Collecting specimens from urine/skin surface/genital sites is cheaper and less invasive than sampling blood, and therefore substantially easier to do on large numbers from different communities, as well as having higher positivity rates, increasing the utility of microbiological sampling using these sample types for AMR surveillance. This is true even in HICs, as seen in this study, with much narrower confidence intervals around AMR prevalence estimates derived from much larger numbers of non-blood Oxfordshire isolates. Even allowing for the greater manual processing needed for non-blood cultures, yield in terms of resistance antibiograms is almost certainly far greater from the same number of non-sterile specimens compared to blood specimens. Whilst the specific positivity rates and proportion of pathogens from each species will vary across settings, as an example based on Oxfordshire data 1998–2016, obtaining 100 E. coli isolates would only require the testing of 361 urine samples (assuming 37% are culture-positive and 75% of these are E. coli), but 7693 blood cultures (assuming 13% are positive and 10% of these are E. coli.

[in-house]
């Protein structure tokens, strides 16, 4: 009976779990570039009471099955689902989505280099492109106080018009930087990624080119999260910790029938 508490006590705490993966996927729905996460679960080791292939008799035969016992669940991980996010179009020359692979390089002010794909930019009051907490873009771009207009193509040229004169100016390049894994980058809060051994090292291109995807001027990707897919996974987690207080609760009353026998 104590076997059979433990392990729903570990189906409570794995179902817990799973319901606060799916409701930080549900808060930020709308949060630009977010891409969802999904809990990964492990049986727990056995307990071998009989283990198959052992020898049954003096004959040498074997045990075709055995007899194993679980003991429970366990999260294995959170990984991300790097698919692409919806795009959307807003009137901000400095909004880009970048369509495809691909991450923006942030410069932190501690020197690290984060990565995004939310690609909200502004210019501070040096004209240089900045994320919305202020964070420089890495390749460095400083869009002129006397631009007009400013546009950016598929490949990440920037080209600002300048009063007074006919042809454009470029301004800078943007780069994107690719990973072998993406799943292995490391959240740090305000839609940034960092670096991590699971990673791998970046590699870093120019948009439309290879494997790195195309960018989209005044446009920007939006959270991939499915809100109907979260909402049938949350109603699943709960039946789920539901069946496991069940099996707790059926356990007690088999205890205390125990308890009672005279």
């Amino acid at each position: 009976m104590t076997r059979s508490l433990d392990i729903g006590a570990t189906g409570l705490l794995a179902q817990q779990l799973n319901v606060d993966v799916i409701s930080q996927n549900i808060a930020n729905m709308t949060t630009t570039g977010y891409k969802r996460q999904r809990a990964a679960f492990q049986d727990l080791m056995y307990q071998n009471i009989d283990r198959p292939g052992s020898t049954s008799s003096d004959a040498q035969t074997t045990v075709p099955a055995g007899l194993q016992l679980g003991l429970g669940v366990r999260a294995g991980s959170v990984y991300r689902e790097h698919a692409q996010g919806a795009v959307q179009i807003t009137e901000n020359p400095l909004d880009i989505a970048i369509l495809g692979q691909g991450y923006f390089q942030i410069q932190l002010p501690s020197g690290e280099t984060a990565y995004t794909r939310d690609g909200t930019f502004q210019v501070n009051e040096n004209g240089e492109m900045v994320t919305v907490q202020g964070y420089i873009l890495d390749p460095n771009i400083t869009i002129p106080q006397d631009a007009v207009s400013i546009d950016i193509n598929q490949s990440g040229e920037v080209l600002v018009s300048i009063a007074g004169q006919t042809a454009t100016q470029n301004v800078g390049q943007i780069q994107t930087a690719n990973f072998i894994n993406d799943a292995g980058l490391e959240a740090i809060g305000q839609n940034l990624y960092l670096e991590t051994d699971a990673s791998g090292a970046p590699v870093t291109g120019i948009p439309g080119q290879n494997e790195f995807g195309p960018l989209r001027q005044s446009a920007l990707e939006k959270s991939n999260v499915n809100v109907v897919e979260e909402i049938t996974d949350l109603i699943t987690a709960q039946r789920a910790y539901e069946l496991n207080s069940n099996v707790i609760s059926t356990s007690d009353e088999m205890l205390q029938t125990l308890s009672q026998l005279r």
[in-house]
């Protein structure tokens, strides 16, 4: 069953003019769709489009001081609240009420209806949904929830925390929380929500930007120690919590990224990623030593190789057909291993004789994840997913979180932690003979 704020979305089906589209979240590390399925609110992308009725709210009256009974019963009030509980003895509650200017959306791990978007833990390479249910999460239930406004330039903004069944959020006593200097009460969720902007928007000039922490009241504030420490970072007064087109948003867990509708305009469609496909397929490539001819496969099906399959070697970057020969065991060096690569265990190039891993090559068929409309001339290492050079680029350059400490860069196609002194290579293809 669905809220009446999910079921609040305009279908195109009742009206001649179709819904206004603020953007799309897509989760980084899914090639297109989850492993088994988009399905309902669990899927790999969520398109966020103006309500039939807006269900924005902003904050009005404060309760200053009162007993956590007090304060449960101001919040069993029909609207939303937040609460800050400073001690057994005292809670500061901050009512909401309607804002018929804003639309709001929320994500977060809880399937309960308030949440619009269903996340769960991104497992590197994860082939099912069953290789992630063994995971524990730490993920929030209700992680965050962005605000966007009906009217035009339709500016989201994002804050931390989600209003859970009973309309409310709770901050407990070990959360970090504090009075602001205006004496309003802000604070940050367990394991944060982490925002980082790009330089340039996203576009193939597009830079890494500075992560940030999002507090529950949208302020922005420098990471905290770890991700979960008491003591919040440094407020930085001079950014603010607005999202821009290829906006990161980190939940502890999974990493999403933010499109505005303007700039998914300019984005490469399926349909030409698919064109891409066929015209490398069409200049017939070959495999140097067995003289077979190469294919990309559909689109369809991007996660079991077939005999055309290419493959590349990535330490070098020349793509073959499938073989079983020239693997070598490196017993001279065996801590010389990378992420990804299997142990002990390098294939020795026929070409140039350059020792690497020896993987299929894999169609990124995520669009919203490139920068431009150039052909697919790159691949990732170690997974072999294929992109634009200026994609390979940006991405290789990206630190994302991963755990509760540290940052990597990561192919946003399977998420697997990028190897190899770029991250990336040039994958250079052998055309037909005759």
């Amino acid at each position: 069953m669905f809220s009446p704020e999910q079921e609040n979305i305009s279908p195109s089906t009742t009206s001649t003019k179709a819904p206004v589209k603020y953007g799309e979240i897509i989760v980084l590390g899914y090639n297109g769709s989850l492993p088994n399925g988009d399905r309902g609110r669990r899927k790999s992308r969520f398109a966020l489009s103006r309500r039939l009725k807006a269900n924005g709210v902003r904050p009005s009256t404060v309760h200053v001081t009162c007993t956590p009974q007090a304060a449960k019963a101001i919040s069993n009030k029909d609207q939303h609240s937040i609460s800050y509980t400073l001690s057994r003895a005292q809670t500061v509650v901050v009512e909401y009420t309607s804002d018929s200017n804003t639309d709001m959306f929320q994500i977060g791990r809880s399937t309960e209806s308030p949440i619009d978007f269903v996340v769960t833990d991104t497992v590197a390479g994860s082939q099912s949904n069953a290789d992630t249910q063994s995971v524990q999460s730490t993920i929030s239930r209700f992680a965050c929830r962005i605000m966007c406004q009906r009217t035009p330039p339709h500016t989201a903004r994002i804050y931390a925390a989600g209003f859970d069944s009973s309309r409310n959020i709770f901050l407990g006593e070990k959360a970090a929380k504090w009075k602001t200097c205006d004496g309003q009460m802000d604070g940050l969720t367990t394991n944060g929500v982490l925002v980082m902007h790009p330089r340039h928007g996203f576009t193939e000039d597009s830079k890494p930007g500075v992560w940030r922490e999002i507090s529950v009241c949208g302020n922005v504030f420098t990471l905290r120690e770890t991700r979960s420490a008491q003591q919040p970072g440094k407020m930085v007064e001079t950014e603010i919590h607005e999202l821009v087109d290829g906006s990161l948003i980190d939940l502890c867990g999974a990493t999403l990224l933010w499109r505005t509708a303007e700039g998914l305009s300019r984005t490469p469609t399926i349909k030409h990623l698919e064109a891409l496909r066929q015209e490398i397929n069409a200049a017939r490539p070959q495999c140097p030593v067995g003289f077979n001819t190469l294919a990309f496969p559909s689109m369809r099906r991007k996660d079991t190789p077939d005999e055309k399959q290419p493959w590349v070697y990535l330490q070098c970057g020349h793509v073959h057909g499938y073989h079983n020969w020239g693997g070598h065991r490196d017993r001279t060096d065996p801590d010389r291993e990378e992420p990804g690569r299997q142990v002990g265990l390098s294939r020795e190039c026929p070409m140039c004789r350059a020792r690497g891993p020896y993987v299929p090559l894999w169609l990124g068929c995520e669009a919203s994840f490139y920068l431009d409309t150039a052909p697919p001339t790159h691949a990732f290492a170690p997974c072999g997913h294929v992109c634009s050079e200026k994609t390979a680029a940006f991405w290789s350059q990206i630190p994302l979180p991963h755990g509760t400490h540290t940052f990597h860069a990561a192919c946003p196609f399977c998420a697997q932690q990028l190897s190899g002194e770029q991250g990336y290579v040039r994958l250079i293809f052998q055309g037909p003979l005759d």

A major strength of our study is the different datasets used and the different commensal opportunistic pathogens studied (with varying AMR prevalence), and the robustness of findings across these, including detailed, continuous surveillance of one large region (Oxfordshire), a global analysis across 17 countries (ATLAS), and specific evaluations in three LMICs—although the datasets in these three countries were relatively small. A crucial underpinning assumption is that pathogens causing non-bloodstream infections are representative of pathogens causing BSI in terms of antibiogram, either because the source of infection is commonly from commensal colonising organisms that become pathogenic opportunistically or because both types of infection arise from a similar reservoir; this assumption seems reasonable. If the former is more common, then one might hypothesise that this would occur more often from resistant colonising organisms as these are more likely to be unsuccessfully treated with antibiotics in the community, potentially explaining the generally slightly higher resistance in bloodstream compared to non-bloodstream specimens. One limitation of our study is that we only had enough numbers to analyse the relationship for eight commensal opportunistic pathogens. Our results may therefore not generalise to all other pathogens, although there was no indication that this would be the case from the ones that we were able to include, and, by definition, the included pathogens are the most common causing infections. An important limitation of our approach could be that different population sub-groups were sampled for blood and other specimens; however, our analysis of blood/non-blood samples from the same patients suggests this is unlikely to cause major bias. We have also not considered AMR surveillance encompassing phenotypic profiles (i.e. patterns of resistance within one isolate across different antibiotics), as opposed to discrete pathogen-drug combinations. We also pooled all samples together: future work could consider whether relationships are generalizable between different population sub-groups (e.g. by age, nosocomial/community infections). Finally, the resistance prevalence categories we considered were slightly arbitrary, which is why we considered two different approaches (varying margins of error and varying categorical thresholds).